22. A pharmaceutical composition comprising an aptamer to 4-1BB comprised of the sequence 5'-CCCTCTAGXN.sub.(0-40)YCGGATGZ-3', or a pharmaceutically acceptable salt thereof or a fragment thereof: wherein X=G or C; Y=G or C; Z=C or T; T=TrpdUTP; C=MdC N is independently selected from a naturally occurring oligonucleotide, a modified nucleotide, or a small molecule.
23. A pharmaceutical composition comprising an aptamer to 4-1BB comprised of the sequences selected from the group consisting of SEQ. ID. NOS: 4-13, or a pharmaceutically acceptable salt thereof or a fragment thereof.
24. A pharmaceutical composition comprising an aptamer to 4-1BB comprised of the sequence CCTGCACCCAGTGTCCCCGACGGGGCCCTCTAGCCGTACTCTGTAATGG CGGATGCTGACGGAGAGGAGGACGG (SEQ ID NO:5); or a pharmaceutically acceptable salt thereof or a fragment thereof.
25. The compositions of claims 22 to 24, further comprising a pharmaceutically acceptable carrier or excipient.
 This application claims the benefit of U.S. Provisional Application Ser. No. 61/310,230, filed Mar. 3, 2010, which is incorporated herein by reference in its entirety.
FIELD OF THE INVENTION
 The present disclosure relates generally to the field of nucleic acids and more particularly to aptamers capable of binding to 4-1BB(CD137), pharmaceutical compositions comprising such 4-1BB aptamers, and methods of making the same. The disclosure further relates to materials and methods for the administration of aptamers capable of binding to 4-1BB.
 Incorporated by reference herein in its entirety is the Sequence Listing entitled "sequence Listing.txt", created Mar. 3, 2011, size of 18 kilobytes.
 The following description provides a summary of information relevant to the present disclosure and is not an admission that any of the information provided or publications referenced herein is prior art to the present disclosure.
 The innate immune system of humans and animals is known to have an anti-cancer response. Some tumor cells express antigens which are recognized by the immune system such as mutated gene products (P. van der Bruggen et al., Immunological Rev., 188:51-64, 2002). Treatments such as adoptive immunotherapy or immunomodulators such as cytokines have resulted in tumor regression (S. Antonia et al., Current Opinion in Immunol., 16:130-136, 2004; S. Rosenberg, Cancer J. Sci. Am., 6(S):2, 2000). However, these types of immunotherapies haven't proven broadly effective at eradicating tumor cells. It is thought that immunosurpressive responses in the microenvironment of the tumor, poor antigen recognition on tumor cells, and a lack of co-stimulatory signaling molecules are responsible for the poor performance. As a result, molecules which generate co-stimulatory responses have become desirable for therapies aimed at enhancing anti-tumor immune response.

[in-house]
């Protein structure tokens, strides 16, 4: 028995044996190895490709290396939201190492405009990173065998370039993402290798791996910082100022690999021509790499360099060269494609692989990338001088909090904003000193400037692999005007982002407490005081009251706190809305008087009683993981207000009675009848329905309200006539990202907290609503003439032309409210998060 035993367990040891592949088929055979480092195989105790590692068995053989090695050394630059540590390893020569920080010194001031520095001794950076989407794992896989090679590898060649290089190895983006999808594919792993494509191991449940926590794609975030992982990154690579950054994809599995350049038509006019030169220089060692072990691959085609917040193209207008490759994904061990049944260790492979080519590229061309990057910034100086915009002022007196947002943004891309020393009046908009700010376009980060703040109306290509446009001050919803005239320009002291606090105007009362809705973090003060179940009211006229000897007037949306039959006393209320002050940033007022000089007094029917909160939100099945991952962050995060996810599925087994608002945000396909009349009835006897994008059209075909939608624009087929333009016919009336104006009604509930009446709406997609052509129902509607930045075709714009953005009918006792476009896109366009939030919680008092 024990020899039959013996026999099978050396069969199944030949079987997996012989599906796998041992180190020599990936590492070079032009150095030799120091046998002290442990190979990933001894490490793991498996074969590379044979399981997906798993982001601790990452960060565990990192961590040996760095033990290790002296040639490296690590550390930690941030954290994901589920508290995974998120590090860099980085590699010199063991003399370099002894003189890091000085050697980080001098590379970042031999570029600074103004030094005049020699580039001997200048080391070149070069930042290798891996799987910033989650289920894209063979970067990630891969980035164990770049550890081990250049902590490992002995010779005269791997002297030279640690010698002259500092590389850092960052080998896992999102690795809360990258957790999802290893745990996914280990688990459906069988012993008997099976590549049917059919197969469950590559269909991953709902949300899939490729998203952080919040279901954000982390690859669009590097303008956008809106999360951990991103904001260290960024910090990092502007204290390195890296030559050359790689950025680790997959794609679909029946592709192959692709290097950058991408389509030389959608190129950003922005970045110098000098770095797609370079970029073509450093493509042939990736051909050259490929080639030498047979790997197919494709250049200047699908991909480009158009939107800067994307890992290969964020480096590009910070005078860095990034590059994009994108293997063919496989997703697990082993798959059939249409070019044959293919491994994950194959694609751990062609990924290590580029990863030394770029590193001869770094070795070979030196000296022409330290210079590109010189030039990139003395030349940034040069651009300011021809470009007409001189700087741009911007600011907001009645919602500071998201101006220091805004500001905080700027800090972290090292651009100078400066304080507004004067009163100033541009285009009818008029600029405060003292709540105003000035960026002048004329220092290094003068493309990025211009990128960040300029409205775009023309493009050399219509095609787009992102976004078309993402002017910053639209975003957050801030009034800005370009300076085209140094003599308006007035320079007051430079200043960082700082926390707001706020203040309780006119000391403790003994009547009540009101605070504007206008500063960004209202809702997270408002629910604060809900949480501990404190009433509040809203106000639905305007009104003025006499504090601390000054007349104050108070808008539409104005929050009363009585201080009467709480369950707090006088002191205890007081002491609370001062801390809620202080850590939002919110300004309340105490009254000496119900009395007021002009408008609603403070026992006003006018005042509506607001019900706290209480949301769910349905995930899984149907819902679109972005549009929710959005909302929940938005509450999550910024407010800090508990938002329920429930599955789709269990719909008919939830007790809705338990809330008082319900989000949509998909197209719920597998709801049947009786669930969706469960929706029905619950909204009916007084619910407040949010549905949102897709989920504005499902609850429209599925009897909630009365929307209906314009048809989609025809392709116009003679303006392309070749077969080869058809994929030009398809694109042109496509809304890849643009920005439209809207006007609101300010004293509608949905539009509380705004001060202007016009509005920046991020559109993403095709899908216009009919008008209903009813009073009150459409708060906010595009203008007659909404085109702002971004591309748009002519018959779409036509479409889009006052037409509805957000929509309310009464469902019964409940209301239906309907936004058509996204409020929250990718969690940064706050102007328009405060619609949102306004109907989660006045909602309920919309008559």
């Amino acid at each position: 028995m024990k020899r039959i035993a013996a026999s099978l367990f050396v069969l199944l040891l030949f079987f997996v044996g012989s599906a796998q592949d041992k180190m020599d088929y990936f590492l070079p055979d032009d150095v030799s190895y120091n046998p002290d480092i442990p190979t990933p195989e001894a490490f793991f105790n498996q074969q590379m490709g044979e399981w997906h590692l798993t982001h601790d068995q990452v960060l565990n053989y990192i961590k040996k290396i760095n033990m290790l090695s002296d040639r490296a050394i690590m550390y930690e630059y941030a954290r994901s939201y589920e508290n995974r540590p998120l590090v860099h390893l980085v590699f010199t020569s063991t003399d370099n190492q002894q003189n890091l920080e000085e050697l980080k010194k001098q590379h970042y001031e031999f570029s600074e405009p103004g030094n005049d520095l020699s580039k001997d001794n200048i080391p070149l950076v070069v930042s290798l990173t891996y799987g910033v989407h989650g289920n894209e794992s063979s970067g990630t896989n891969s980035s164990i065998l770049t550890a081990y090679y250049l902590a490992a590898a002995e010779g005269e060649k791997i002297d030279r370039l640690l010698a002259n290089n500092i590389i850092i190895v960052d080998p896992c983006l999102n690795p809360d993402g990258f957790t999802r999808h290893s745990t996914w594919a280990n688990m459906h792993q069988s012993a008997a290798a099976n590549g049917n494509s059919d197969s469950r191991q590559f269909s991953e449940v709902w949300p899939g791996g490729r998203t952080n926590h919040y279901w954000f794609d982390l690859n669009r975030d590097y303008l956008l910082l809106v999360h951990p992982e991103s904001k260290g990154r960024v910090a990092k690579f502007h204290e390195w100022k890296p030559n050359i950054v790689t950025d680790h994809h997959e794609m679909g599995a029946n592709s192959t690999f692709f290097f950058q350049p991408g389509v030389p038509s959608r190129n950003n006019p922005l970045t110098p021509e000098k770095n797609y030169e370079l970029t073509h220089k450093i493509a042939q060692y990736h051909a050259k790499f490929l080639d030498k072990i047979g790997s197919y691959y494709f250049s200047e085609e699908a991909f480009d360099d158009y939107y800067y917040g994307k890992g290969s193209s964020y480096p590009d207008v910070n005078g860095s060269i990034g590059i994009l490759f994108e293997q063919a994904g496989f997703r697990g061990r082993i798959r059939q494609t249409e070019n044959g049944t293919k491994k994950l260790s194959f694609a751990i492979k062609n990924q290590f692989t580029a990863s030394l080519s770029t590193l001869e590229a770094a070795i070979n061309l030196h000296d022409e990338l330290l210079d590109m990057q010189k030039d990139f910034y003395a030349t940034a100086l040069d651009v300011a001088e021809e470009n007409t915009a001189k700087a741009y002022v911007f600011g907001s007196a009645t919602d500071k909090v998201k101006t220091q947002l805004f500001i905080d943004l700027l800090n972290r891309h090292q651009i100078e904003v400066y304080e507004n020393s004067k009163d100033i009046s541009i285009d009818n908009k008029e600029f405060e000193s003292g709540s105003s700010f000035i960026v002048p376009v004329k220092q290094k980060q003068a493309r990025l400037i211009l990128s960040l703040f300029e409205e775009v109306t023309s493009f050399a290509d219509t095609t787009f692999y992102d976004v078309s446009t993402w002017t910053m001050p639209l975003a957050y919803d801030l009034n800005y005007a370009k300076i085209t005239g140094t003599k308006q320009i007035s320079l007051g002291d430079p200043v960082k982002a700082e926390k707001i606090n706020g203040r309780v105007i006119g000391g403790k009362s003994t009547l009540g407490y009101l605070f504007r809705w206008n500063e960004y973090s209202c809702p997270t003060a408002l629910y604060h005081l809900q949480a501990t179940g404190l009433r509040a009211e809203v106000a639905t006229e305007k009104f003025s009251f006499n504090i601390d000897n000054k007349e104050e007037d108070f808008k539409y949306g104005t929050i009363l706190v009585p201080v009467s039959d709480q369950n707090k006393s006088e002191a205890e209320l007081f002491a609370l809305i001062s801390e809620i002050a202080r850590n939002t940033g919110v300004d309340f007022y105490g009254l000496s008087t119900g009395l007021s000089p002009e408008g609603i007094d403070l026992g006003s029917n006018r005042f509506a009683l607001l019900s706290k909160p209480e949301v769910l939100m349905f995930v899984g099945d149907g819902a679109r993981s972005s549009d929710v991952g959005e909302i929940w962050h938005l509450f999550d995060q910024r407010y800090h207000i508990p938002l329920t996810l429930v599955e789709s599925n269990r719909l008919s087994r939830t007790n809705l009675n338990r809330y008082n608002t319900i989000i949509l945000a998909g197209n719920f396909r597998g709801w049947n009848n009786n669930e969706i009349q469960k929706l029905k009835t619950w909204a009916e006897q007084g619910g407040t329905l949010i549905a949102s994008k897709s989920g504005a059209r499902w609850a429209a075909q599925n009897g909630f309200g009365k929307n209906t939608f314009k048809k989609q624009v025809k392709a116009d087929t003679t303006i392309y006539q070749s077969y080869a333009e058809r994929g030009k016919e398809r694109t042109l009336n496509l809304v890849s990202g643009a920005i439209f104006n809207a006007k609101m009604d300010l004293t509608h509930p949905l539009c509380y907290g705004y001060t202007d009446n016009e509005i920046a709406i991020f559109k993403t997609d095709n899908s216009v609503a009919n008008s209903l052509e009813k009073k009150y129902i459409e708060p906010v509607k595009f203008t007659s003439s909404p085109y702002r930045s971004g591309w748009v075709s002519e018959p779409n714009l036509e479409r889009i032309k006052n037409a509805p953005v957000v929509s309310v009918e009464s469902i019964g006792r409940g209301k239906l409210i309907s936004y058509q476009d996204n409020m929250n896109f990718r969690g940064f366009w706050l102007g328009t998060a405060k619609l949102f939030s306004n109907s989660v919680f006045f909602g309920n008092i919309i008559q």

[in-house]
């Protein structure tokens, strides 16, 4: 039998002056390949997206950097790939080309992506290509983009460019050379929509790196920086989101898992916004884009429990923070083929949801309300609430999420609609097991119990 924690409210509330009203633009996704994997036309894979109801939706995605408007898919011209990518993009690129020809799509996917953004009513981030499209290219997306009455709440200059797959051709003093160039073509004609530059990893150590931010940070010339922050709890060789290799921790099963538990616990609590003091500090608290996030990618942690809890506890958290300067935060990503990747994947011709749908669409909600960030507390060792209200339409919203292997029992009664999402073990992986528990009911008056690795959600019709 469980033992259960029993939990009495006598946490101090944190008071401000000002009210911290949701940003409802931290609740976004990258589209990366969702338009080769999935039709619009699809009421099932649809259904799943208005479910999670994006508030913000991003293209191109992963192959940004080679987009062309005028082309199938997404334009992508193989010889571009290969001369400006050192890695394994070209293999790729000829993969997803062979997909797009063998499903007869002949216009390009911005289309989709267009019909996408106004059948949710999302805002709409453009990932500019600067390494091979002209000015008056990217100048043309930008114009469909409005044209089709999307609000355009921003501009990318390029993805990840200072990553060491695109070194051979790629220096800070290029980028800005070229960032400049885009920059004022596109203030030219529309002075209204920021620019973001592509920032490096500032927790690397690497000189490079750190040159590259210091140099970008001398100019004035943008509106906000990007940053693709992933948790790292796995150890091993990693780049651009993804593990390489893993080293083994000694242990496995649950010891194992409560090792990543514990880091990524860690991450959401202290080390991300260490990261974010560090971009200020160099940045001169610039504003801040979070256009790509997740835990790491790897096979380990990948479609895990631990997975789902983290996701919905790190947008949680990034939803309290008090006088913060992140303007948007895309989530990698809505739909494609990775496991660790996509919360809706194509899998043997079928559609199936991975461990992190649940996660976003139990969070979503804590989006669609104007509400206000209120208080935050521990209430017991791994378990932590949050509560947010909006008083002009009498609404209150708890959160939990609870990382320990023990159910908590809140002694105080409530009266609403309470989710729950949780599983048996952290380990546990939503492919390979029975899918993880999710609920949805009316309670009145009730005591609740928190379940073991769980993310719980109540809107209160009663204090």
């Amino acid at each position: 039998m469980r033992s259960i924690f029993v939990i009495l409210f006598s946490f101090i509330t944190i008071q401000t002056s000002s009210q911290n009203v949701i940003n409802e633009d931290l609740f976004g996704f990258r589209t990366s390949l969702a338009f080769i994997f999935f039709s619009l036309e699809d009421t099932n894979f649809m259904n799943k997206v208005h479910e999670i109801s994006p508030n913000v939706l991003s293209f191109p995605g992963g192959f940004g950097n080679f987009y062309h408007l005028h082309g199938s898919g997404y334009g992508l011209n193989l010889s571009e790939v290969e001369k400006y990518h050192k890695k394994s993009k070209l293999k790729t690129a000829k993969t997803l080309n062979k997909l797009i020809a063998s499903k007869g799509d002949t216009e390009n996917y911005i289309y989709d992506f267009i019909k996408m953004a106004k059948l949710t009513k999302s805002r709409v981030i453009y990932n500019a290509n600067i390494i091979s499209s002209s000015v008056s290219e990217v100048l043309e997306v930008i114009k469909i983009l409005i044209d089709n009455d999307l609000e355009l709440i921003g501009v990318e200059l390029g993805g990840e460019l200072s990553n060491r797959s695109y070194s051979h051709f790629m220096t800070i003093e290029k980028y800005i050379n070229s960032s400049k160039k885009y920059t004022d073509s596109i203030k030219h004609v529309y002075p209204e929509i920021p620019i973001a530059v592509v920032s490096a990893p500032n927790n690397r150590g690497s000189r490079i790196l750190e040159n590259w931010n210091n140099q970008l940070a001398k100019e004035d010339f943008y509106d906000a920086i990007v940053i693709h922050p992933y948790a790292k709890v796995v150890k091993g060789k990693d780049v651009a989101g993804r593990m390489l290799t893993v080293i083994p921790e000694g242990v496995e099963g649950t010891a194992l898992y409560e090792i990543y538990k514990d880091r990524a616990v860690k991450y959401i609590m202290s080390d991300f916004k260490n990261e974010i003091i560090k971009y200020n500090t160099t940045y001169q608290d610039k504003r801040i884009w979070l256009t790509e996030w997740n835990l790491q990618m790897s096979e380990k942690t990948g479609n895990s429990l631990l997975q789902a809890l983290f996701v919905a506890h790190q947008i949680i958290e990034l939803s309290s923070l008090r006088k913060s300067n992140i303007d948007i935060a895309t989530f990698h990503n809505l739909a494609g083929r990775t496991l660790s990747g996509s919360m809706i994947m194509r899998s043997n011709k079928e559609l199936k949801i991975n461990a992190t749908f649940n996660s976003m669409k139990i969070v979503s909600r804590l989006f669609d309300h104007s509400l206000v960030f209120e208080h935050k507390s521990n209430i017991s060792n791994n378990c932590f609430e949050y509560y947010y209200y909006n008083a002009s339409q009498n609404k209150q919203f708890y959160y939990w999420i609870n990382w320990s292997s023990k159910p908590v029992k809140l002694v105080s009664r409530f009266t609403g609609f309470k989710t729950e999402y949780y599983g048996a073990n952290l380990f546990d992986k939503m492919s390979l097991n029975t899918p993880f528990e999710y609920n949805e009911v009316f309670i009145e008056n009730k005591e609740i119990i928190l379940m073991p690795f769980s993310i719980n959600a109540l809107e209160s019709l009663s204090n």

T cell activation and response is a complex process that requires both antigen-specific T cell receptor engagement as well as other co-stimulatory signals. These co-stimulatory signals can have different functions such as simply enhancing the initial T cell receptor activation, promoting T cell proliferation, inducing cytokine production, or cytotoxicity. There are many different receptors considered co-stimulatory. The tumor-necrosis factor receptor superfamily is one of two main groups of co-stimulatory receptors and 4-1BB(CD 137) is a member of this superfamily. Proteins in this family are involved in the regulation of cell proliferation, differentiation, and programmed cell death.
 4-1BB is a type I membrane glycoprotein that was initially described in mice (B. Kwon et al., P.N.A.S. USA, 86:1963-1967, 1989) and is a 30 kDa type I membrane glycoprotein expressed as 55 kDa homodimer. It has also been identified in humans (M. Alderson et al., Eur. J. Immunol., 24:2219-2227, 1994) and the two forms are 60% identical at the amino acid level. 4-1BB is mainly found on lymphoid originating cells such as Natural Killer (NK), NKT-cells, activated T cells, CD4CD25 regulatory T-cells, activated thymocytes, and intraepithelial lymphocytes. It has also been found on dendritic cells, neutrophils, and eosinophils.